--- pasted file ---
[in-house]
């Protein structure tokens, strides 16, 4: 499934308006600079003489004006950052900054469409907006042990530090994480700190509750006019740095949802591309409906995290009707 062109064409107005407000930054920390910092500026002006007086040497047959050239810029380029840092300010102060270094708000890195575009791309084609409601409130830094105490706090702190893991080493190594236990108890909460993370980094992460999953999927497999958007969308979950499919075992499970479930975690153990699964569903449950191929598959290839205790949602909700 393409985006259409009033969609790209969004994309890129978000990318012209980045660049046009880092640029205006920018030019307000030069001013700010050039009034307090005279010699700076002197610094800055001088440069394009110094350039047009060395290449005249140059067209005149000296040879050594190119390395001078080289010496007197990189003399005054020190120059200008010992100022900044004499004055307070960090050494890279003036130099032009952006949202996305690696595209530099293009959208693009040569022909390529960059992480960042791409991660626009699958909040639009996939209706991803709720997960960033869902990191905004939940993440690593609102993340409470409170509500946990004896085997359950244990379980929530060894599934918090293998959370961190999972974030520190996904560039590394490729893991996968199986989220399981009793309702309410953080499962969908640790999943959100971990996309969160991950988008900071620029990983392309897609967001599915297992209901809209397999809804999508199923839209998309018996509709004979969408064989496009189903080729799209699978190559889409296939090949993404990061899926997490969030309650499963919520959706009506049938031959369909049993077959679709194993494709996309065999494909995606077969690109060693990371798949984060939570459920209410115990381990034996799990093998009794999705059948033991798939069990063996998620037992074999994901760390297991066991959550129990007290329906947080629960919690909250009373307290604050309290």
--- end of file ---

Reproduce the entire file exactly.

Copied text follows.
[in-house]
């Protein structure tokens, strides 16, 4: 499934308006600079003489004006950052900054469409907006042990530090994480700190509750006019740095949802591309409906995290009707 062109064409107005407000930054920390910092500026002006007086040497047959050239810029380029840092300010102060270094708000890195575009791309084609409601409130830094105490706090702190893991080493190594236990108890909460993370980094992460999953999927497999958007969308979950499919075992499970479930975690153990699964569903449950191929598959290839205790949602909700 393409985006259409009033969609790209969004994309890129978000990318012209980045660049046009880092640029205006920018030019307000030069001013700010050039009034307090005279010699700076002197610094800055001088440069394009110094350039047009060395290449005249140059067209005149000296040879050594190119390395001078080289010496007197990189003399005054020190120059200008010992100022900044004499004055307070960090050494890279003036130099032009952006949202996305690696595209530099293009959208693009040569022909390529960059992480960042791409991660626009699958909040639009996939209706991803709720997960960033869902990191905004939940993440690593609102993340409470409170509500946990004896085997359950244990379980929530060894599934918090293998959370961190999972974030520190996904560039590394490729893991996968199986989220399981009793309702309410953080499962969908640790999943959100971990996309969160991950988008900071620029990983392309897609967001599915297992209901809209397999809804999508199923839209998309018996509709004979969408064989496009189903080729799209699978190559889409296939090949993404990061899926997490969030309650499963919520959706009506049938031959369909049993077959679709194993494709996309065999494909995606077969690109060693990371798949984060939570459920209410115990381990034996799990093998009794999705059948033991798939069990063996998620037992074999994901760390297991066991959550129990007290329906947080629960919690909250009373307290604050309290």